Using her contacts in the business, Thompson helped Williams land his breakthrough television gig as a featured singer for two-and-a-half years on The Tonight Show starring Steve Allen (it helped that the producer of the series Bill Harbach was Kay’s former aide de camp).

Thompson also got Williams his breakthrough recording contract with Cadence Records (the label’s owner Archie Bleyer had gotten early career breaks because of Kay and he owed her a favor). Meanwhile, Williams sang backup on many of Thompson’s recordings through the 1950s, including her Top 40 hit Eloise based on her bestselling books about the mischievous little girl who lives at the Plaza Hotel in New York.

Thompson also served as a creative consultant and vocal arranger on Williams’ three summer replacement network television series in 1957, 1958, and 1959. In the summer of 1961, Thompson traveled with Williams and coached him throughout his starring role in a summer stock tour of the musical Pal Joey. Their personal and professional relationship finally ended in 1962 when Williams met and married Claudine Longet, and Thompson moved to Rome.

Williams’ solo career began in 1953. He recorded six songs for RCA Victor’s label “X”, but none of them were popular hits.

After finally landing a spot as a regular on Tonight Starring Steve Allen in 1954,[2] Williams was signed to a recording contract with Cadence Records, a small label in New York run by conductor Archie Bleyer. His third single, “Canadian Sunset” reached No. 7 in the Top Ten in August 1956, and was soon followed by his only Billboard No. 1 hit—in February 1957—”Butterfly”—a cover of a Charlie Gracie record. “Butterfly” also reached No. 1 on the UK Singles Chart in May 1957, where it spent two weeks.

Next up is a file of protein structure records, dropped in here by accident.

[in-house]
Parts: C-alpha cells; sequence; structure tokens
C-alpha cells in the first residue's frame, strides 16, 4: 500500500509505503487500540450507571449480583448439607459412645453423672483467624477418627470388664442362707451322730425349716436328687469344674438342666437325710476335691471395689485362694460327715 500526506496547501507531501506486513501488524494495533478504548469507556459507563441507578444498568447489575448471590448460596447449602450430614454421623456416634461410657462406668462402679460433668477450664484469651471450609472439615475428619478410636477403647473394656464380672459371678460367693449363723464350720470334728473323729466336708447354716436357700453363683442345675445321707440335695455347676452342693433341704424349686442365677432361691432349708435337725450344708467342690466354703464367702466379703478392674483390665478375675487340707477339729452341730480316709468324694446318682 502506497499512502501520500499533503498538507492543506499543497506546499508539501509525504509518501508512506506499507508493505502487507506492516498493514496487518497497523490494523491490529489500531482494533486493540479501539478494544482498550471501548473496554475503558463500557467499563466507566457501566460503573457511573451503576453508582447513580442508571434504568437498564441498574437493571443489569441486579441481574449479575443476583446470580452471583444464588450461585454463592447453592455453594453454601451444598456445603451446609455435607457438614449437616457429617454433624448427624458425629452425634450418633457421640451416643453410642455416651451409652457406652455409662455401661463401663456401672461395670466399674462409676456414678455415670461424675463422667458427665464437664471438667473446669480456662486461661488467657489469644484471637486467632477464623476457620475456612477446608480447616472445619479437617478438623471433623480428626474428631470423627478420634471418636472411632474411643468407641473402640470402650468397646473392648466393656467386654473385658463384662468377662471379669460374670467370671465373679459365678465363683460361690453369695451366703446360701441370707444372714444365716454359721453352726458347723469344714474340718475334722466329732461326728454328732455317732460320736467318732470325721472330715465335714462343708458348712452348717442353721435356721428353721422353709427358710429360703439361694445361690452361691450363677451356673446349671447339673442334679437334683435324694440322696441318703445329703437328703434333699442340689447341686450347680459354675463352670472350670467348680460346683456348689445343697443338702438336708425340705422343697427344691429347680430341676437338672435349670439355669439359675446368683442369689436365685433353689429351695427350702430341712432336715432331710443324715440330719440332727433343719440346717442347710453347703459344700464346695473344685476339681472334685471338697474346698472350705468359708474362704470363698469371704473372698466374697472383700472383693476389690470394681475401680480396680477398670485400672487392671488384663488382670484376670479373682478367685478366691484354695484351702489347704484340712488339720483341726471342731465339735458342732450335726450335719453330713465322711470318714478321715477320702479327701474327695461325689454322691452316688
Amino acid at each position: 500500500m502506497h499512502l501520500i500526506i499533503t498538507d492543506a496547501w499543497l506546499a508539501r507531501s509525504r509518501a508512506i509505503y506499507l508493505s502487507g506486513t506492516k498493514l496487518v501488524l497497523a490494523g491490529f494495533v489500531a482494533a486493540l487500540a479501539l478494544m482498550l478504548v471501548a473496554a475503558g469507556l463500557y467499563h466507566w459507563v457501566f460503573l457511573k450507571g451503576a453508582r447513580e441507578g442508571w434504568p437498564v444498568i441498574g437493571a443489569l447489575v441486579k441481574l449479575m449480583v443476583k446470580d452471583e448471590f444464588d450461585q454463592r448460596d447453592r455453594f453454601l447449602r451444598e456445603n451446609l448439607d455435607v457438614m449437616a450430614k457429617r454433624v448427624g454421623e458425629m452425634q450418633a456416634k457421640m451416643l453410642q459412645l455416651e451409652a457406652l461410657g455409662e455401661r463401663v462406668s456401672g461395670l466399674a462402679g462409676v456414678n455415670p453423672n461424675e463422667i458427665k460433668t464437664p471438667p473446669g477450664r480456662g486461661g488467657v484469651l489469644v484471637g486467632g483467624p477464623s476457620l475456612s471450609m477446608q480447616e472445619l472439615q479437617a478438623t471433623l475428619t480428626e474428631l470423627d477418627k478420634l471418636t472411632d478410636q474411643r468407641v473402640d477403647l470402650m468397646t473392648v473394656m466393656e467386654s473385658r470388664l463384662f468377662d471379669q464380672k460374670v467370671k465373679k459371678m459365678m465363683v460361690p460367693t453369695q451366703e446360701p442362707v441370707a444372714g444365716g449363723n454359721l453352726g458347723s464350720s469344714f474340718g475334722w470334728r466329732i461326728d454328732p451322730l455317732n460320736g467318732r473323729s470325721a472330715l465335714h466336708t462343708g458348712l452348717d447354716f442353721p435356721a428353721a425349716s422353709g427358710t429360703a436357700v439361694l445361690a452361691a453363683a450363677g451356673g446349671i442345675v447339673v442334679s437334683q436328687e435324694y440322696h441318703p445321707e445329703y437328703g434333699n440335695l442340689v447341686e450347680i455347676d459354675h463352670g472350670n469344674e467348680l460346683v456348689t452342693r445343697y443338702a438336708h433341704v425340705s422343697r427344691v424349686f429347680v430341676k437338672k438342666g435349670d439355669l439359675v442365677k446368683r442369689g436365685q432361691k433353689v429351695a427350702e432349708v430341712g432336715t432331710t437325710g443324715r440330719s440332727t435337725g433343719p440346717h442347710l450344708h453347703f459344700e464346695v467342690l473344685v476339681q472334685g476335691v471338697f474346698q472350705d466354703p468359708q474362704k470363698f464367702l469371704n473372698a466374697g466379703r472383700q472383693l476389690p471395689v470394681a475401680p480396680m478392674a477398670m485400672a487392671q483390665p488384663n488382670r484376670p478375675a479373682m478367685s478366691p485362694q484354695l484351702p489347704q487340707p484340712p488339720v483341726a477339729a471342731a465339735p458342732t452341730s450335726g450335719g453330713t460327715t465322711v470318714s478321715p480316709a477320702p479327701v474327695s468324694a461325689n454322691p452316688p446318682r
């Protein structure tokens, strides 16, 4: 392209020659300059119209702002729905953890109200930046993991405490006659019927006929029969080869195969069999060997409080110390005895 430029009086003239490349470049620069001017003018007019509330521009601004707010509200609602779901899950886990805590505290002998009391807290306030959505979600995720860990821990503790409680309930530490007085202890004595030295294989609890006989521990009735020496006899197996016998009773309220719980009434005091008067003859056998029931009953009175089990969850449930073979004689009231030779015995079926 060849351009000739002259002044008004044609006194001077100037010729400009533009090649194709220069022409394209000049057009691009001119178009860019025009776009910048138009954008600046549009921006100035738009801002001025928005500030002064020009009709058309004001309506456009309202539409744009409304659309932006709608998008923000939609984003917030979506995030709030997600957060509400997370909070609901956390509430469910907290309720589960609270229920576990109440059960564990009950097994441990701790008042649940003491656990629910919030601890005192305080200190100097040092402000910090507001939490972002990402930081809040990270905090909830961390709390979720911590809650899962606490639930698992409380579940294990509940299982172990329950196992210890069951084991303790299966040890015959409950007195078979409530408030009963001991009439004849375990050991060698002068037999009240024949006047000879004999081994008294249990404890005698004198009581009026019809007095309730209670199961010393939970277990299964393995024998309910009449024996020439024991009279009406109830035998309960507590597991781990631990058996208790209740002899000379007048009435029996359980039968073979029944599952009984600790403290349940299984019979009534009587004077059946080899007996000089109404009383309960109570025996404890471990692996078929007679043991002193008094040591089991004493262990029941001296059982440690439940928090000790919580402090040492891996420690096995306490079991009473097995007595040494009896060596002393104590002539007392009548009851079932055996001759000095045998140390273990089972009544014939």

More hits followed, including “The Hawaiian Wedding Song” (US #11), “Are You Sincere?” (US #3 in February 1958), “The Village of St. Bernadette” (US #7 in December 1959), “Lonely Street” (US #5 in September 1959), and “I Like Your Kind of Love” with Peggy Powers (US #8 in May 1957) before Williams moved to Columbia Records in 1961, having moved from New York to Los Angeles and gaining another hit with “Can’t Get Used to Losing You” (US #2).

In terms of success on the singles charts, the Cadence era was Williams’ peak although songs he introduced on Columbia became much bigger standards.

In 1964, Williams ultimately became the owner of the Cadence master tapes, which he occasionally licensed to Columbia, including not only his own recordings, but also those of his fellow Cadence-era labelmates: The Everly Brothers, Lenny Welch, The Chordettes, and Johnny Tillotson.

In 1968, although he was still under contract with Columbia for his own recordings, Williams formed a separate company called Barnaby Records to handle not only reissuing of the Cadence material, especially that of the Everly Brothers (one of the first Barnaby LPs was a double LP set of the brothers long out of print Cadence hits) but also new artists.

Barnaby also had several Top 40 hits in the 1970s with novelty artist Ray Stevens (who had done a summer replacement show for Williams in 1970), including number-one hits such as “Everything Is Beautiful” in 1970 and “The Streak” in 1974.